Senate committee OKs Defense funding boost

Senate committee OKs Defense funding boost

By Bill Murray

GCN Staff

In its markup last month of the fiscal 2001 Defense Department authorization bill, the Senate Armed Services Committee approved a spending increase for network security and funds to bolster DOD's information technology work force.

The panel approved giving DOD $309.8 billion next year, an increase of $4.5 billion over what President Clinton requested in his fiscal 2001 budget proposal. The committee bill calls for funneling an additional $76.8 million to create an Information Security Scholarship Program to recruit and retain employees with computer and network security skills.

Clinton had requested $50 million in R&D funding for the Institute for Information Infrastructure Protection, which would serve as a forum for government and industry to exchange security information. The committee approved $1.7 billion for federal systems protection and $300 million for industry infrastructure protection.

The committee also called for boosting general research funding.

The panel added $446.3 million for the Defense science and technology programs, a 6 percent increase over Clinton's $7.5 billion request to fund basic and applied advanced technologies R&D.

Learn and use

'We need to apply the many lessons learned from the air campaign in Kosovo and harness ongoing technological advances in ways that will maintain our military superiority,' said Sen. John W. Warner (R-Va.), the committee's chairman.

During his tenure, former DOD deputy chief information officer Marvin J. Langston had urged Congress to increase science and technology funding. Langston, who previously worked at the Defense Advanced Research Projects Agency, had argued that DOD was relying too much on industry R&D on security. Langston said the United States should lead the world in developing systems to meet emerging cyberthreats.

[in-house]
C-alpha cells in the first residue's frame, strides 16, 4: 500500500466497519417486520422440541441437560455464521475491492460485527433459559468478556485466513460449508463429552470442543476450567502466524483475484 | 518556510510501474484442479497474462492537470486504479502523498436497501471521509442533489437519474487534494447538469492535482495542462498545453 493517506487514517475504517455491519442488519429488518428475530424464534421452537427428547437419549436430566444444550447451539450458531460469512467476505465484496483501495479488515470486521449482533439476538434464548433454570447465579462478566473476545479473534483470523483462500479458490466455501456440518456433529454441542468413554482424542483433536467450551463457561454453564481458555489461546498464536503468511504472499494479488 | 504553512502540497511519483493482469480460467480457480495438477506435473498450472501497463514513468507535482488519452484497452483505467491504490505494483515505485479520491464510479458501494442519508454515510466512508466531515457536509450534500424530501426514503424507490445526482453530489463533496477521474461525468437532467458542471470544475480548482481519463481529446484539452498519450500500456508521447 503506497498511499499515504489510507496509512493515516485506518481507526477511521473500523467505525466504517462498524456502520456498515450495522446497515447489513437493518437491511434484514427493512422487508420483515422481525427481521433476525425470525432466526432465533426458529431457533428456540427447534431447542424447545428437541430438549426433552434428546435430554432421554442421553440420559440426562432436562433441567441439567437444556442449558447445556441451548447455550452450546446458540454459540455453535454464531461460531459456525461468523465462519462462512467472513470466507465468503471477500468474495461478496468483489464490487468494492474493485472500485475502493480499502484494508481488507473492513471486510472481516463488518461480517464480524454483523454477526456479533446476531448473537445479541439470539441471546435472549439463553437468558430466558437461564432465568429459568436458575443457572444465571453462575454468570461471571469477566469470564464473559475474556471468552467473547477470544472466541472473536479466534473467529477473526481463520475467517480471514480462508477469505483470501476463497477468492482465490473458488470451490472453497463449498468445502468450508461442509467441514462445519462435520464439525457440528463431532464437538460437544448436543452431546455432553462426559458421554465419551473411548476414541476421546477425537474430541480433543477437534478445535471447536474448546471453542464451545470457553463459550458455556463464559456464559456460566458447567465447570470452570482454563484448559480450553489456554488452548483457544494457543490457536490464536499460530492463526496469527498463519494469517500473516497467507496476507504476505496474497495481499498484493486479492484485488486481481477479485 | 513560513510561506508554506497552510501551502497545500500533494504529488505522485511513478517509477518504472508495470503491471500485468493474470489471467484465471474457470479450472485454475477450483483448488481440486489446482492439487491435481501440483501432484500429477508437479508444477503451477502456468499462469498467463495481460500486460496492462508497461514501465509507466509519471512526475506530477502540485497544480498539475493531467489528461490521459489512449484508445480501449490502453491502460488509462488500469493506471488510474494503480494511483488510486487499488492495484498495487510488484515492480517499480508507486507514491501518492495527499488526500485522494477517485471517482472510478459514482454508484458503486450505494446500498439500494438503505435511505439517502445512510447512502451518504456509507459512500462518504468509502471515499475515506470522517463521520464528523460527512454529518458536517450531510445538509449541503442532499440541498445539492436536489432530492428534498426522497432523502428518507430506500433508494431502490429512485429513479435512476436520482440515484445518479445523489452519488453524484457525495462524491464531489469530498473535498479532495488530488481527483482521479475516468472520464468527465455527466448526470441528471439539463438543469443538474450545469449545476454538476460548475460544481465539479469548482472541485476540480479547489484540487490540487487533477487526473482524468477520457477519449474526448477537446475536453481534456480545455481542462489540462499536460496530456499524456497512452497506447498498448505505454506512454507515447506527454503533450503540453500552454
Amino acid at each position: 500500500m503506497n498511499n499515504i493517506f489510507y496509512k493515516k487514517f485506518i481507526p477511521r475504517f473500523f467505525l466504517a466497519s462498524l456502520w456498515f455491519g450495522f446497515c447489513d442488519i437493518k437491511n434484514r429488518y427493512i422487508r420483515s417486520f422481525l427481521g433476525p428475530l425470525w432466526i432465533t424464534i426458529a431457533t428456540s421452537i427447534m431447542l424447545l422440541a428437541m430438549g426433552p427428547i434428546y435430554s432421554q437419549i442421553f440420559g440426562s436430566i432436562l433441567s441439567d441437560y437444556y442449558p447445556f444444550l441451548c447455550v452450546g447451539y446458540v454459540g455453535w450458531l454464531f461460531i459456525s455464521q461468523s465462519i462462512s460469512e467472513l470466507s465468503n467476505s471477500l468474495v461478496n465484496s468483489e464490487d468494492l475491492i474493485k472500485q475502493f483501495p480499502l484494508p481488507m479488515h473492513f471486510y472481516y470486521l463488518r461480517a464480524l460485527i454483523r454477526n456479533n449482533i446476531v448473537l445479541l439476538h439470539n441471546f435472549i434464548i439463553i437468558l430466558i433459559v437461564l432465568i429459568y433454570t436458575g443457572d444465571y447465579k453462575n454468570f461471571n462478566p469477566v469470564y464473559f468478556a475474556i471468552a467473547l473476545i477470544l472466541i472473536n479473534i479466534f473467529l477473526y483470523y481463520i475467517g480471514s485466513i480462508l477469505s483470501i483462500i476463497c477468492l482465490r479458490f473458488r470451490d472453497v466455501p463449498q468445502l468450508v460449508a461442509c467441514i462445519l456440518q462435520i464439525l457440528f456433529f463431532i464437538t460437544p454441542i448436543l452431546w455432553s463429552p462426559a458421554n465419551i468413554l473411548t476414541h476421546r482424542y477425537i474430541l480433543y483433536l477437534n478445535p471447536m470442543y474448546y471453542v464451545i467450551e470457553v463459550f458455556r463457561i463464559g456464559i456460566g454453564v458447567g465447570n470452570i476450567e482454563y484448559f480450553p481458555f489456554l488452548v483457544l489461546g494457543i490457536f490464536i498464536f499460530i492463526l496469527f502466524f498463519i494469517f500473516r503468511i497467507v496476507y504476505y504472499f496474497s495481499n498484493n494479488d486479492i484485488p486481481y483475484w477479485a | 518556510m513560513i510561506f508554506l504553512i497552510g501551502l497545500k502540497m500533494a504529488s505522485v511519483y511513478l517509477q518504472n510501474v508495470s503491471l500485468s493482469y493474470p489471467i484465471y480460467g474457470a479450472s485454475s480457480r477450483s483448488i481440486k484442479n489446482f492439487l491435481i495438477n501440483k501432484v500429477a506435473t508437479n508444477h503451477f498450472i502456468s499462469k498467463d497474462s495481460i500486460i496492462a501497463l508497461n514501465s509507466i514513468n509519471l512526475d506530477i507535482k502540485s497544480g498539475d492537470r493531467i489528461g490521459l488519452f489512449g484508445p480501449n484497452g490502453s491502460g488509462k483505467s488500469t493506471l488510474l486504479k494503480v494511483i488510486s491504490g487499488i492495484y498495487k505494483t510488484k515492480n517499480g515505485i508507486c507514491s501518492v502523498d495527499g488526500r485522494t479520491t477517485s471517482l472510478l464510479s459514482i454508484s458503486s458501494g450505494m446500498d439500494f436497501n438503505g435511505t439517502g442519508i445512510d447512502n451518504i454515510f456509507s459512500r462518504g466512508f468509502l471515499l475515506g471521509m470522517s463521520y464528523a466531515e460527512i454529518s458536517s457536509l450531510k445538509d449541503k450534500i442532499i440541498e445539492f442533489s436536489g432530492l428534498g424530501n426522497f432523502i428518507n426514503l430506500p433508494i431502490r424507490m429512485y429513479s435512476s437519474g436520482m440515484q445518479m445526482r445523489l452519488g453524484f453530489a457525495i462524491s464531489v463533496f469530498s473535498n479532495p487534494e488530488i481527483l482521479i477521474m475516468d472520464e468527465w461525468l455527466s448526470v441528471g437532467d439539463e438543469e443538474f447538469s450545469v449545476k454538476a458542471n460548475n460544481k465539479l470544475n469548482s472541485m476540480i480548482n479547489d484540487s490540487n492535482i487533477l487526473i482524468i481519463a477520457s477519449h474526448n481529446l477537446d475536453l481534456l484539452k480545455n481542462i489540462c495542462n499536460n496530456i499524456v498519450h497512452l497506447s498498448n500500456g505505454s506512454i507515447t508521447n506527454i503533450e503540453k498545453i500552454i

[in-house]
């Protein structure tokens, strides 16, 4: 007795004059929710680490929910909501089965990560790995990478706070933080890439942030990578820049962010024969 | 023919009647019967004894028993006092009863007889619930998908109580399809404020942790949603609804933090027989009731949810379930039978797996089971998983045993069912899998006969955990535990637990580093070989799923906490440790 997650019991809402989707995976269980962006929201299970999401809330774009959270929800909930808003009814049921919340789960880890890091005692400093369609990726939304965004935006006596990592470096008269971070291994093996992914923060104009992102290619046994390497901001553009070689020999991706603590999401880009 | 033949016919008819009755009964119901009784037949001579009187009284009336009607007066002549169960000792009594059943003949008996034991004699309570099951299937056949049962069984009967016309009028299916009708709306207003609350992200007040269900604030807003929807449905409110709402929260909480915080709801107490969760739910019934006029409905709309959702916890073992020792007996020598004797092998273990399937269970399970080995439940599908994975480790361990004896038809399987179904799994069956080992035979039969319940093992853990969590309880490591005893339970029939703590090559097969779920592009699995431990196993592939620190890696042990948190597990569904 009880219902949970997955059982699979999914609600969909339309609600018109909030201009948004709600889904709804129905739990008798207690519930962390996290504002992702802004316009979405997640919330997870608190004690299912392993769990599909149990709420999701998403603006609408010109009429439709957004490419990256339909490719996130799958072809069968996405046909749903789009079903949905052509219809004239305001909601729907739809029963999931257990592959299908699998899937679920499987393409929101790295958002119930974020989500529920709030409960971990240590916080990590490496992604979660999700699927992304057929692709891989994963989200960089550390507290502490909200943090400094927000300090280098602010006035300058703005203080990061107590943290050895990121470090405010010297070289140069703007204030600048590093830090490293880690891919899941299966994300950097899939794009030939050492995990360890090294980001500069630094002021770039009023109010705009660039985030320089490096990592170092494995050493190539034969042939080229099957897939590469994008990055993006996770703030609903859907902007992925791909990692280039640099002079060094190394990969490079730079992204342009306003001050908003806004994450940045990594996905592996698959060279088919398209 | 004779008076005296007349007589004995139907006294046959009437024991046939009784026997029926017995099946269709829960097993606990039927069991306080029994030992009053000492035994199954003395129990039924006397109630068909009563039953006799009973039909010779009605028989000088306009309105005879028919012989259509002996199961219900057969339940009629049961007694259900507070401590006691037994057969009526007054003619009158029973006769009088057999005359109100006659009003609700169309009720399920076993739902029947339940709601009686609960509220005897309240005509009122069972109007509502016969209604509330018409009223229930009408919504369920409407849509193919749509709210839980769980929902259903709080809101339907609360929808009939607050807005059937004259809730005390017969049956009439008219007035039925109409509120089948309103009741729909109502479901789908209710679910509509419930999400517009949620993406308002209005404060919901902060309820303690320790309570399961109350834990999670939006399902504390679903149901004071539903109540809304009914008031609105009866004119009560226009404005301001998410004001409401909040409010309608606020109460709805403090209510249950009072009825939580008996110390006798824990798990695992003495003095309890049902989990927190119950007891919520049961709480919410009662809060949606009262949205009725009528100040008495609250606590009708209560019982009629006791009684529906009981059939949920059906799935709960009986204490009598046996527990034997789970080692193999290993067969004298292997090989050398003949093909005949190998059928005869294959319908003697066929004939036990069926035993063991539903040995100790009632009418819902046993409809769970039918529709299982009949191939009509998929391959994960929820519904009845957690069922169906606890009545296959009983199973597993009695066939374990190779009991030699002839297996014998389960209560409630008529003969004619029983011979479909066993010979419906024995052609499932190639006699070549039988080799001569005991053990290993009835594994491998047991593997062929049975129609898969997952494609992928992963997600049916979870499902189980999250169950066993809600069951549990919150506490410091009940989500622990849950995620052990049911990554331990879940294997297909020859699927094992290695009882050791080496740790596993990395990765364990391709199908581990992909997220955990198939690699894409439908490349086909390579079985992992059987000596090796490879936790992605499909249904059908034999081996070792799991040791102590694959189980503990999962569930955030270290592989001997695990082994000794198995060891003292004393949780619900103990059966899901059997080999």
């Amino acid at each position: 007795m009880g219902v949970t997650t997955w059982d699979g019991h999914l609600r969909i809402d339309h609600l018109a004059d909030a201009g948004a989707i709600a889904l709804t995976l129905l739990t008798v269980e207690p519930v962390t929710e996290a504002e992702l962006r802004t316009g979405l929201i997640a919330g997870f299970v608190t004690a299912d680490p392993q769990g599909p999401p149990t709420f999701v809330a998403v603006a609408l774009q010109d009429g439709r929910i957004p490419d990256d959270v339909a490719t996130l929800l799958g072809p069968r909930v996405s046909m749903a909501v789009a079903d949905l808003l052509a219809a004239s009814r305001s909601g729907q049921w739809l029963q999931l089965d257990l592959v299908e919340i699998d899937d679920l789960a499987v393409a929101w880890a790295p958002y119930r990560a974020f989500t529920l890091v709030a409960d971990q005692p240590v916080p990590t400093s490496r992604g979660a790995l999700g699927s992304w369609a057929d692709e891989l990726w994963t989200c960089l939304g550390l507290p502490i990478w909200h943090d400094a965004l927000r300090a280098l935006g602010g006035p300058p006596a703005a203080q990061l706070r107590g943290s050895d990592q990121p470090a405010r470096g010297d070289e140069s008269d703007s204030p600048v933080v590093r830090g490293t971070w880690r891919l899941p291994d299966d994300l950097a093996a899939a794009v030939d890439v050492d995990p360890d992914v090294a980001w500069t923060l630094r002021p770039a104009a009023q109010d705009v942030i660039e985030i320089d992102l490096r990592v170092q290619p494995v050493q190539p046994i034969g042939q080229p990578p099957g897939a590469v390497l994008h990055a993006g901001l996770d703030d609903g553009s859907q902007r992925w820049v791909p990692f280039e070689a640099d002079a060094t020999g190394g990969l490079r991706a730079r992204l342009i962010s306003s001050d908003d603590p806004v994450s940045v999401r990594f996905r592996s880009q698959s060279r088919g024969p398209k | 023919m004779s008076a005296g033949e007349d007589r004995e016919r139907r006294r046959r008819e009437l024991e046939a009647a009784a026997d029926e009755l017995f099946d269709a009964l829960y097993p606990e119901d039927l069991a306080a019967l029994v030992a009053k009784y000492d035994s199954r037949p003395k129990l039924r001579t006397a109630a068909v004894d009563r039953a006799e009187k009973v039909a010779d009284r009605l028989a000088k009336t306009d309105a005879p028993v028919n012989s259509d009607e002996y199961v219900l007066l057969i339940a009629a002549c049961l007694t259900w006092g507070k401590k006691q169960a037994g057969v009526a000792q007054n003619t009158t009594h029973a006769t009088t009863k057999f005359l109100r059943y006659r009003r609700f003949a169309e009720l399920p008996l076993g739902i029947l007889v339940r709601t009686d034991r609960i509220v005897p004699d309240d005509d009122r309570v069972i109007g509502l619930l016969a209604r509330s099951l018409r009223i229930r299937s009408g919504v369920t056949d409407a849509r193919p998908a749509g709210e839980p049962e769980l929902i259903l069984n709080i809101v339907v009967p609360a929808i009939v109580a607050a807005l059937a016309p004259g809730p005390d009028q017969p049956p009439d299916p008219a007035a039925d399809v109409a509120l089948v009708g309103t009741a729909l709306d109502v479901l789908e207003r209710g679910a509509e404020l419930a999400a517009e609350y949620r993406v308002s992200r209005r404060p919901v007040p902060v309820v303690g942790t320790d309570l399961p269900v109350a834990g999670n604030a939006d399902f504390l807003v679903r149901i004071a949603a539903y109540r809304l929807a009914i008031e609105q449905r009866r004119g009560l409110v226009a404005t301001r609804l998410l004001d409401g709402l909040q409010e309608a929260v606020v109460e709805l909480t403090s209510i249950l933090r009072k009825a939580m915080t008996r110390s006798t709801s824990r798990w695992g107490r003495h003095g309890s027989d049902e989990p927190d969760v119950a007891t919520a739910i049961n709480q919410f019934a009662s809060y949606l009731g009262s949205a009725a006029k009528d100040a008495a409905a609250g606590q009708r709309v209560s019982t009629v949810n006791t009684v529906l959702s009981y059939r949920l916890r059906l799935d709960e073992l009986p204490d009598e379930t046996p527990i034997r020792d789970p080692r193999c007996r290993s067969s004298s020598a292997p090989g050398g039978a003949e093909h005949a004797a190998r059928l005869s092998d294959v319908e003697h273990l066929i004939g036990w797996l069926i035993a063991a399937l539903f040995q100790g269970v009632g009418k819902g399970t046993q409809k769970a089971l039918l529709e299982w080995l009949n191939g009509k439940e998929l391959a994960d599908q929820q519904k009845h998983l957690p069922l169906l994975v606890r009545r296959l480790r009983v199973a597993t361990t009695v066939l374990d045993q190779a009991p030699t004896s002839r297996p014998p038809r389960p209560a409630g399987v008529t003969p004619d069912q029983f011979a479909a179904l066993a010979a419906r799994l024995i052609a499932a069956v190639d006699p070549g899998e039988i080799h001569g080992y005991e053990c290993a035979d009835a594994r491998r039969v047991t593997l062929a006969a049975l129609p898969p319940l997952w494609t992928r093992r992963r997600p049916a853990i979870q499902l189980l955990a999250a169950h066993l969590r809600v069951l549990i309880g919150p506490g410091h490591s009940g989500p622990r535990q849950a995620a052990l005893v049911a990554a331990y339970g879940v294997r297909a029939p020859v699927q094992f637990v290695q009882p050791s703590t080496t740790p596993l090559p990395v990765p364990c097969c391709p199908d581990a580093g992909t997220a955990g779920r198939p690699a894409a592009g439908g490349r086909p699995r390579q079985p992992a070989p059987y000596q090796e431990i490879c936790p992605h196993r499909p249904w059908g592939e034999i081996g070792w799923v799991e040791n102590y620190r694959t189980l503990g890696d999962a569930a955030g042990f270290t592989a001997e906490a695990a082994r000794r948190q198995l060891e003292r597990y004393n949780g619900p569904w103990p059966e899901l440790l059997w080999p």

Langston left DOD in January for a job in the private sector.

The panel also included language that would require that the Navy'Marine Corps Intranet procurement 'be made in compliance with acquisition regulations and management requirements.' The committee's concerns echo those raised by the House Armed Services Committee in its version of the authorization bill. The House bill goes a step further, however, demanding that the Navy not spend any funds on an NMCI contract until it fully justifies the project to Congress.

In a move that could affect IT procurements, the committee also included language directing the department to halt cutbacks in the DOD acquisition work force.

The ban would last three years and came in response to DOD inspector general reports about problems in Defense acquisition because of efforts by DOD to reduce staff. The Senate is at odds with the House on this item. In its markup, House Armed Services recommended reducing the Defense acquisition work force by 13,000 positions next year.

The House and Senate expect to begin conference committee meetings this month to resolve differences between their bills.

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